I Watched In Real Time As ID Thieves Spent My Money On Xbox Live

It’s bad enough to find out you’ve been the victim of identity theft. It’s even worse to sit and watch as the thieves spend the money they acquired with your credit card information.

That’s what happened today to Consumerist reader Brian, who could do little but sit and watch as someone else had a good time at his expense.

From Brian:

I received 2 emails from billing@microsoft.com. 1 was for 4000 Microsoft XBOX Live Points ($49.99) and the other for 6000 Points ($74.99). I am sitting at work so I know I didn’t make these purchases. Maybe my cat did at home. He is pretty smart.

Thinking this was a scam, I typed in microsoft.com and navigated to their billing page (NEVER CLICK ON LINK IN AN EMAIL THAT LEADS TO LOGGING IN OR GIVING PERSONAL INFO LIKE THIS) and verified that both charges were made to my XBOX Live account and thus charged to my credit card I had on file.

I immediately called XBOX Live Support/Billing and told them about what was happening and the gentleman was very helpful. He immediately locked my account so now more purchases (cash purchases) could be made. However the thief could still spend all the MS Points that were on my account. Also, he said that he put a ticket in and their systems would start tracking the IP address of the thief while he was making the purchases.

This last point doesn’t really mean all that much. I am a very knowledgeable computer security individual and know that for someone to do this as quickly as they are, I am sure they are in a hotel under a false name and credit card so it can’t be traced back to them.

I was informed that I would need to call Microsoft back when I get home with the Serial # and ID # of all my XBOX’s (I have 3) so they can verify that the purchases were not made on my systems… I just hope someone didn’t break in to my condo and steal them. Once I give Microsoft that information, they will review it and within 25 days they will refund my money.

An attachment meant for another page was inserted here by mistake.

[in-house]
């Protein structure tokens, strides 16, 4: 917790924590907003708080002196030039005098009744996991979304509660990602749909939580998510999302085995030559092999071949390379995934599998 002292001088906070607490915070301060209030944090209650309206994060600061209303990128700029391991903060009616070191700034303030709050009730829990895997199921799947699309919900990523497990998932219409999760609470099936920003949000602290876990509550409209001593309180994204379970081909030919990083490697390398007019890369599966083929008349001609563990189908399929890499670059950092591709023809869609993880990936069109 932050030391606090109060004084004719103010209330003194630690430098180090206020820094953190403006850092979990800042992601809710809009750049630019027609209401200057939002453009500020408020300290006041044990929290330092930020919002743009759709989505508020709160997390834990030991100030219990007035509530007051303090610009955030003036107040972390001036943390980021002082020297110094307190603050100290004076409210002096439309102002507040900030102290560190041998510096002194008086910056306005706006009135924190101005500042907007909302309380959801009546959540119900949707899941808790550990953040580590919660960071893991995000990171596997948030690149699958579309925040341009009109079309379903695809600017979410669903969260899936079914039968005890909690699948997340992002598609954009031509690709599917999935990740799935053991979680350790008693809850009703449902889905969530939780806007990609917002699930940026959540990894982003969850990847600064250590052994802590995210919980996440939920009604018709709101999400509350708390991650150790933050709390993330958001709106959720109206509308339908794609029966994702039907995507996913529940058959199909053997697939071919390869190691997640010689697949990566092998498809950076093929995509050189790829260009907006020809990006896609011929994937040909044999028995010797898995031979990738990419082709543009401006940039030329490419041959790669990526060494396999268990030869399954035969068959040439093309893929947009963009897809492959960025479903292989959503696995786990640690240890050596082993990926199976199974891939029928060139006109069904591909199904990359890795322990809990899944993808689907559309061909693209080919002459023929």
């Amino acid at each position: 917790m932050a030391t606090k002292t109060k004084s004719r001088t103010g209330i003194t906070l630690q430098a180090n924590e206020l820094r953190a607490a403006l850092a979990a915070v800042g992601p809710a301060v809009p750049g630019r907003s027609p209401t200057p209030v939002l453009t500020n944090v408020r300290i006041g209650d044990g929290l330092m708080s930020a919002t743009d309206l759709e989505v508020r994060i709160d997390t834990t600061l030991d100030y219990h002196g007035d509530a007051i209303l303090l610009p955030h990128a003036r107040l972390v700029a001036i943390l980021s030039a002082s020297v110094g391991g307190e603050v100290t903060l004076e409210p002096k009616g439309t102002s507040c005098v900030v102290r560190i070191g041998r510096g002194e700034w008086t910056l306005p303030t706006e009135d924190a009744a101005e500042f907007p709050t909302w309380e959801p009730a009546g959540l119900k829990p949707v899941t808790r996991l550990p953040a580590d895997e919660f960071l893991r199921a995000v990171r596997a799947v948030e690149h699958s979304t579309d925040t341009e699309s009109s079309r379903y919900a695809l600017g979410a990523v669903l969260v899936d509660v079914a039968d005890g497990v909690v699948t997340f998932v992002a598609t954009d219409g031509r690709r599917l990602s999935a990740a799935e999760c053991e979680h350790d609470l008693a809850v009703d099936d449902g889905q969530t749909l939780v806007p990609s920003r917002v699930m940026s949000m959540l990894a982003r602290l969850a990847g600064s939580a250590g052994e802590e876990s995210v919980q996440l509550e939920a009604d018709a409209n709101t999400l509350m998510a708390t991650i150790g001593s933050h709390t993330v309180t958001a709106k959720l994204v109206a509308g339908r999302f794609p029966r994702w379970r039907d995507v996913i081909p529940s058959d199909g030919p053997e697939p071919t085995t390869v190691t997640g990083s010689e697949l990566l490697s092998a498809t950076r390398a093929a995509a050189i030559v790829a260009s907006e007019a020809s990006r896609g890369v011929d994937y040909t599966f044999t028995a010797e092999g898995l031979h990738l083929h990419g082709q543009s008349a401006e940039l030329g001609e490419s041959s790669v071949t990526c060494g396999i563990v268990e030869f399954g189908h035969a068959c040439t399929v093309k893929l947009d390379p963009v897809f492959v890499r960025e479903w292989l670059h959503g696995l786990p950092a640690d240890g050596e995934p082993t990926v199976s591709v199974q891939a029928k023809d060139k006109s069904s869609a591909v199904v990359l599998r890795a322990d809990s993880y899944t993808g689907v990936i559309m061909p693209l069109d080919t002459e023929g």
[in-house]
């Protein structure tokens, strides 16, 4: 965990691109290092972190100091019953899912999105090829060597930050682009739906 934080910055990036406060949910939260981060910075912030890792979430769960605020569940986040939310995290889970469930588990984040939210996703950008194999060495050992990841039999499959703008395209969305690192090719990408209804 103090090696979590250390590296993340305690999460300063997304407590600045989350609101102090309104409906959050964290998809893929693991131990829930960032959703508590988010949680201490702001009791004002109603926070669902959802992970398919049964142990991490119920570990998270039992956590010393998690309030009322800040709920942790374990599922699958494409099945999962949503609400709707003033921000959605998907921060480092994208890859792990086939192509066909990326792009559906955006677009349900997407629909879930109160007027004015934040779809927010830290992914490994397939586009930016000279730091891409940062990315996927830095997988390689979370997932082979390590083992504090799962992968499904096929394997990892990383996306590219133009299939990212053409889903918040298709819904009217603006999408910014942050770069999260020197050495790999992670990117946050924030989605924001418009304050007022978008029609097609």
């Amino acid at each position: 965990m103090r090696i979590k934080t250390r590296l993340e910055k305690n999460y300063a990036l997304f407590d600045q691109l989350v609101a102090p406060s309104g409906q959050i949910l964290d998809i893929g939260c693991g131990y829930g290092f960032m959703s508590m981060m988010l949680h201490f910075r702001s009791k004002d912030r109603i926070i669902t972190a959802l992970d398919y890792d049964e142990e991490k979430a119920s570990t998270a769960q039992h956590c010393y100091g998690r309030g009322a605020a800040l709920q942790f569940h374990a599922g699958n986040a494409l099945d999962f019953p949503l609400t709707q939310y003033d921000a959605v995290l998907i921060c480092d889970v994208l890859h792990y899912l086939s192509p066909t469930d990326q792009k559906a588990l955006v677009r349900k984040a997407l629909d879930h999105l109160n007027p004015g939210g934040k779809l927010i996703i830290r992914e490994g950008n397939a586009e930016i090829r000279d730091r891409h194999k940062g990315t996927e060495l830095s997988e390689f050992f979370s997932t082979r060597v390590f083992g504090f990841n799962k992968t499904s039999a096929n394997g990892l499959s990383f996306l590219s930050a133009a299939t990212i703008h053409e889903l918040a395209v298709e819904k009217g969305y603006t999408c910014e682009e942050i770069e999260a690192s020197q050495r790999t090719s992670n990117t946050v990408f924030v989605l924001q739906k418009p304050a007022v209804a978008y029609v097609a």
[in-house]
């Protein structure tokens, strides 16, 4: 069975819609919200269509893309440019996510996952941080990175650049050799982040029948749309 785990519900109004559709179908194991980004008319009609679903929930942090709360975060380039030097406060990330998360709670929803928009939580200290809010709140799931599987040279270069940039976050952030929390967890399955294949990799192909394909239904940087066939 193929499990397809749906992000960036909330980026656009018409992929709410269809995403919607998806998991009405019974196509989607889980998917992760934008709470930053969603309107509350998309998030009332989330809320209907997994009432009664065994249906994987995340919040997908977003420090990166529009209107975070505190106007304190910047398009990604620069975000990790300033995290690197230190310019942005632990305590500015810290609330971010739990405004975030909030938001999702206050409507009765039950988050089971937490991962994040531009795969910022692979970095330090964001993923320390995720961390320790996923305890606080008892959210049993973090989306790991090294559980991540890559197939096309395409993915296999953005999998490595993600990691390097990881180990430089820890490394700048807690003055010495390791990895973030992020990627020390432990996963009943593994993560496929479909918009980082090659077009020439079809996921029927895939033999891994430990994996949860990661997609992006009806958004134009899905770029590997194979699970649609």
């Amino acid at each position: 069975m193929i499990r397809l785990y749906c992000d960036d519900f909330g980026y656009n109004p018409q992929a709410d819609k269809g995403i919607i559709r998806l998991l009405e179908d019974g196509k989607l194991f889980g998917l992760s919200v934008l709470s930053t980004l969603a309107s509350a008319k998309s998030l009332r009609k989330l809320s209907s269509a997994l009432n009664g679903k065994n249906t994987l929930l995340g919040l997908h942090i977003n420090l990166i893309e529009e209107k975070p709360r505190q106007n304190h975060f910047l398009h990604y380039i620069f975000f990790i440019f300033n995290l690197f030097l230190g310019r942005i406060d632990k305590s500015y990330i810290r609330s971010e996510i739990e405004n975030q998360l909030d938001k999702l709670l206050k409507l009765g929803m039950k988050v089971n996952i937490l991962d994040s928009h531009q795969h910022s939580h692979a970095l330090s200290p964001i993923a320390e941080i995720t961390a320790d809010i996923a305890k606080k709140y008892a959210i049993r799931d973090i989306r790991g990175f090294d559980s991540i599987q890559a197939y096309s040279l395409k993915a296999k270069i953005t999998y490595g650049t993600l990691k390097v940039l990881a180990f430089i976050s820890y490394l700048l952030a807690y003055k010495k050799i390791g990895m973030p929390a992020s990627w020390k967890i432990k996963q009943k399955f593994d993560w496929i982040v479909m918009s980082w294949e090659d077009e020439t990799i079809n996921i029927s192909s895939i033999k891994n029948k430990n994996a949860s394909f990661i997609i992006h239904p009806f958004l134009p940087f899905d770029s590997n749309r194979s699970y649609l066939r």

I watched from my computer as the account went from 10,680 MS Points down to 70. There is nothing on XBOX Live Market Place that is under 120 points ($.99) so I am sure they left it at that and are moving on to the next victim.

On the not-so-bad side, Brian spoke to his bank about the illegal transaction, which were still listed as “pending.” The bank put a hold on them while it investigated and told Brian that, since the card was not swiped and no PIN was entered, the transaction was considered a credit card purchase, meaning that, rather than have to go through the hassle of disputing a debit card charge, he’d be covered by the much more consumer-friendly rules for credit card fraud.


Edit Your Comment

  1. kompeitou says:

    “He immediately locked my account so now more purchases (cash purchases) could be made.”

    Is that “no more purchases”?

    • midwestkel says:

      They could enter a Xbox Live point card and it would add the points. They just can’t get anymore points charged to his card.

  2. Cat says:


    Yes, I am blaming the OP.

    • mauispiderweb says:

      Where did it say he bought stuff online with a debit card?

      • Cat says:

        “The bank put a hold on them while it investigated and told Brian that, since the card was not swiped and no PIN was entered, the transaction was considered a credit card purchase…”

        • Cat says:

          “…rather than have to go through the hassle of disputing a debit card charge”

          • mauispiderweb says:

            His card info on file must be listed as credit, not debit, or else it would be the other way around and he >would

          • mauispiderweb says:

            that was strange getting cut off.

            I was saying that he would have to go through the hassle of debit fraud, otherwise.

        • mauispiderweb says:

          Apparently, he has a bank card that can be used as credit or debit. The thieves used it as a credit card to purchase the online points. So, where does it say Brian used his debit card to make an online purchase? ;)

    • samonela says:

      He could have used his debit card at a local business that skimmed it without him noticing or had a skimmer installed on an otherwise legitimate-looking device and he inadvertently swiped it himself.

      • ellmar says:

        Yes! I had the same problem about six months ago when my Wells Fargo debit card was used to buy something on XBox Live. I don’t even own an XBox, so there was no doubt it was fraud. I have never used my debit card to buy anything online. No one stole (or borrowed) the card so who the hell knows. Wells Fargo gave me a temporary credit for the amount I was disputing and then took about six weeks to investigate. Of course they wouldn’t tell me who the culprit was and eventually turned the temporary credit into a permanent one.

    • Bernardo says:

      That didnt say that. Please stop trolling.

    • You Are All Wrong says:

      Oh shut the fuck up some people don’t have/want/need credit cards you whiny asshole.

      • eldergias says:

        Please quote the part of Cat’s post where he says that anyone should have/want/need credit cards. Or even any part of his post where he mentions “credit cards”.